Frank Friedman: First, I agree with you. There is an efficiency play. If you do technology right, and if you do globalization right, not every geography has to implement, innovate, design, and do the same things because it's already been done. You should be able to roll it out on a much more scalable basis much quicker. That's important, but it is not as important as making certain that we serve our clients in a global manner. In the end, our clients expect us to do that.

Michael Krigsman: When you say, "Serve your clients in a global manner," can you elaborate on what that means for you?

Frank Friedman: What it means is, when they call Deloitte, they're calling Deloitte. They're not calling Deloitte U.S. or Deloitte U.K. or Deloitte Australia. They're calling Deloitte, and they expect Deloitte to deliver on its promises and Deloitte to deliver the solutions and Deloitte to deliver the audit quality anywhere in the world at any time.

Michael Krigsman: Breaking down silos, it sounds, is a core part of this as well.

Frank Friedman: It absolutely has to be. We need to be broad, not narrow. The services that Deloitte offers in audit, tax, and consulting are very broad services. Frankly, nobody can compete with the services we provide in a one-stop-shop. But, it has to go broad. It can't be limited by borders.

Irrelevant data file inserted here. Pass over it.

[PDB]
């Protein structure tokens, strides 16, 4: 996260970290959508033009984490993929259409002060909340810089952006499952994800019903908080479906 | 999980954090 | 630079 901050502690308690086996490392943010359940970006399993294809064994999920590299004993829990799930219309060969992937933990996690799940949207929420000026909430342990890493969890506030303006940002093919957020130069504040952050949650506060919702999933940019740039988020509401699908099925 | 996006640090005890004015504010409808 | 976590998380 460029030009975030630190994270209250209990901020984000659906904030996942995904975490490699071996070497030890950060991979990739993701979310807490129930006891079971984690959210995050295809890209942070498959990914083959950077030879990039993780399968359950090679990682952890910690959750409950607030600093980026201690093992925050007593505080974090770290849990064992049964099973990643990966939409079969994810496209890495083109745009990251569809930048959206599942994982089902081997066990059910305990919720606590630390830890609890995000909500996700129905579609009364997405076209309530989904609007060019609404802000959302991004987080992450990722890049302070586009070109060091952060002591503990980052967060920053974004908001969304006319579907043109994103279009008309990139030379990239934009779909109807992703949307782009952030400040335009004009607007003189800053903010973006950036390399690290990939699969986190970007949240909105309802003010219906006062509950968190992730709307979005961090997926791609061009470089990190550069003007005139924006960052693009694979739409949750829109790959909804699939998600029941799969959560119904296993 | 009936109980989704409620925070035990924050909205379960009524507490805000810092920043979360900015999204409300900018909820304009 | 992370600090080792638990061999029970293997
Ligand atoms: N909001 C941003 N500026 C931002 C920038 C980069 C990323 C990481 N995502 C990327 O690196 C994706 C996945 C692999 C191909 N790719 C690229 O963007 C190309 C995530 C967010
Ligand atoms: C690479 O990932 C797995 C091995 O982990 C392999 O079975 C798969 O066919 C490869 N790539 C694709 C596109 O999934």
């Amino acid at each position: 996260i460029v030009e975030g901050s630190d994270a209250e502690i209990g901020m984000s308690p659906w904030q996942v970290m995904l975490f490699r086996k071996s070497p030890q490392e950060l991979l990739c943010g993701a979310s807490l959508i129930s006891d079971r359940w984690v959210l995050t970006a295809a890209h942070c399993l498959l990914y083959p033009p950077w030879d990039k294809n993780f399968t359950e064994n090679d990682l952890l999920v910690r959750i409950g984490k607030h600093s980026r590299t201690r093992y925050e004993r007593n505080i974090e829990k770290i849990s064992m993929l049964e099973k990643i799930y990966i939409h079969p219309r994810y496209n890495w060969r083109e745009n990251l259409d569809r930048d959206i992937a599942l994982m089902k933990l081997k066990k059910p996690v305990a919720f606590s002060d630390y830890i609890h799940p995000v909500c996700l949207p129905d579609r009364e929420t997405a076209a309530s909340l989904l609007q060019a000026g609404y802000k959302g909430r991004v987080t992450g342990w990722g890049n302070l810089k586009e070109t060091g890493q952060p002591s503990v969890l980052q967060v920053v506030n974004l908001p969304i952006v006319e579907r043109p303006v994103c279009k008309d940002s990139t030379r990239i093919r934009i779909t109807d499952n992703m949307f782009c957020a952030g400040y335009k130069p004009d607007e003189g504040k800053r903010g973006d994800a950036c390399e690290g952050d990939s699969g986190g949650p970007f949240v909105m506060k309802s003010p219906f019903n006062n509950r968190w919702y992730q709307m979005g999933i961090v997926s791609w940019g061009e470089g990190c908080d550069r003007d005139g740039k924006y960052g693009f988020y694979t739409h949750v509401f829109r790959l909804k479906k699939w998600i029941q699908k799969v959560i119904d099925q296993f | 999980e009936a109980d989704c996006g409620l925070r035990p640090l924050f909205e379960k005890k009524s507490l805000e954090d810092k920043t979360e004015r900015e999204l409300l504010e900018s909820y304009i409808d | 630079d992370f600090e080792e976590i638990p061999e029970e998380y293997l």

If it gets limited by borders, you can still serve, but you're sub-optimizing what the potential can be. I think good companies, great companies, they see where they are today. But, frankly, they look at where they should be and can be and will be five years from now.

Michael Krigsman: Frank, can you share with us how you drive transformation across such a very large organization?

Frank Friedman: That's a great question. I think it's not simple. People oftentimes get caught up in the minutia of change. In technology, as an example, they would get caught up in customization or how good can we integrate with other systems.

But, they need to do something different, I think. They need to start with, what's the end goal? Have the end in mind.

They then need to think about their culture and how their culture can support transformation. Does their culture today support transformation? If it does not, then how are you going to change the culture to do that?

I think a lot of it is top-down driven. You have to have business leaders committed.

Michael Krigsman: Being relentless at this seems to be a key element as well.

Frank Friedman: You do. Every time you go someplace, you better start singing about transformation, why, what you're doing, what you've accomplished, and where you're going to go. I think if you keep messaging and have the patience to get there, you'll get there.

Michael Krigsman: Wonderful. Frank Friedman, COO of Deloitte, thank you so much.

Frank Friedman: My pleasure. Thank you very, very much.